Look to your good things

Your Money

September 10, 2006|By Carolyn Bigda | Carolyn Bigda,Tribune Media Services

Feel as if your paycheck isn't growing fast enough? Turns out you've got company.

The median inflation-adjusted earnings for men dropped 1.8 percent between 2004 and last year, according to a recent report by the U.S. Census Bureau. For women, the decline was 1.3 percent.

Even though household income was up 1.1 percent over the same period because the number of workers per household increased, household wealth still lags behind pre-2001 recession levels. And wages have been falling over the past few years.

So to cheer us all up, I interviewed Robert Sullivan, author of How Not to Get Rich: Or Why Being Bad Off Isn't So Bad (Bloomsbury USA, $9.95).

A self-described expert when it comes to avoiding Rockefeller-like status (or anything close to it), Sullivan tries to make the point that you can be happy with what you have.

What inspired you to write this book?

The book publishing business sets you up to think that you can write something that people would want to buy. And then you realize, no, it really doesn't work that way.

You kind of just have to be happy with what you're doing. If you can get anything at all to survive on while doing what you want to do, then you really should be happy. That's kind of what got me thinking.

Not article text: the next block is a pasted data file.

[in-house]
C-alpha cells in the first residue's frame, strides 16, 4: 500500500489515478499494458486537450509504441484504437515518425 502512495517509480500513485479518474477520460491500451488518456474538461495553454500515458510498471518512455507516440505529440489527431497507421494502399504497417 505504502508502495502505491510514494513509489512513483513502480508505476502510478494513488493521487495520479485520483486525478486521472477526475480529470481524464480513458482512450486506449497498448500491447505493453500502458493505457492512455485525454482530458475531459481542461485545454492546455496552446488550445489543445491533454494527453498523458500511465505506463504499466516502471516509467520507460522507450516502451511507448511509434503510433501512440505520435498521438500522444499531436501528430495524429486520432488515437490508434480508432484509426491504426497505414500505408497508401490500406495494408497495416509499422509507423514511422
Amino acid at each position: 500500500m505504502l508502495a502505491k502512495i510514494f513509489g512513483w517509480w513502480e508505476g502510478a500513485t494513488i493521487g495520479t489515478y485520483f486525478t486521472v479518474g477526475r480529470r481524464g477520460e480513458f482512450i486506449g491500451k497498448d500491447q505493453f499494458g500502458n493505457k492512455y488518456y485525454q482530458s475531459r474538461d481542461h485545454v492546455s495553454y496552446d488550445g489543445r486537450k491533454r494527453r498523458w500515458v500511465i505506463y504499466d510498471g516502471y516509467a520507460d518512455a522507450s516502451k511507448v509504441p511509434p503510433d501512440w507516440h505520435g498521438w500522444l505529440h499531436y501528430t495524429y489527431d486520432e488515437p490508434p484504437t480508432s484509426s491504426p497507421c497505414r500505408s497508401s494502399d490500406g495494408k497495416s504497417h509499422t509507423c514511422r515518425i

You write with a lot of sarcasm. In one example, you say that an investment strategy for not getting rich is to have "absolutely no investment strategy." Do you follow your own advice?

When I wrote the book, I thought I was just kidding about the value of not getting financially rich. But I think, in a way, I'm more serious than I even thought I was. Since the book, I've gotten more serious about my accordion playing, and I'm even thinking about taking lessons in the tin whistle. "What am I thinking?" It's a good question except that I'm so happy the better I get on the accordion.

Was this book a reaction to a personal belief that there's too much focus today on getting rich?

Yeah, I was just looking at films from the '60s of wealthy-looking homes, and you notice how much less stuff they had in them. What, were people less happy then? I don't get. The whole self-help culture, so much of it is telling us how to make money, beat the system. But the real way to beat the system is to stop and look at all the great things you have without spending a dollar.

What tips would you give to someone just starting out?

Obviously, there are financial imperatives you need to deal with such as rent and food. But it's such a luxury to be able to do something you're really interested in. That in and of itself ought to be a huge gain for you.

If you scale down your needs initially, then you'll never have to face the pain of moving out of a 40-bedroom mansion, not knowing how to live your life in a studio apartment.

If you see that the studio rental can give you as much happiness as the waterfront home, you'll be so happy if you ever do get to live on the beach. Because that's the thing: A lot of people have waterfront homes, and they're bored out of their minds - because they don't know how to play accordion.

Did you get rich off writing this book?

No. The answer to that is definitely no.


Carolyn Bigda writes for Tribune Media Services.

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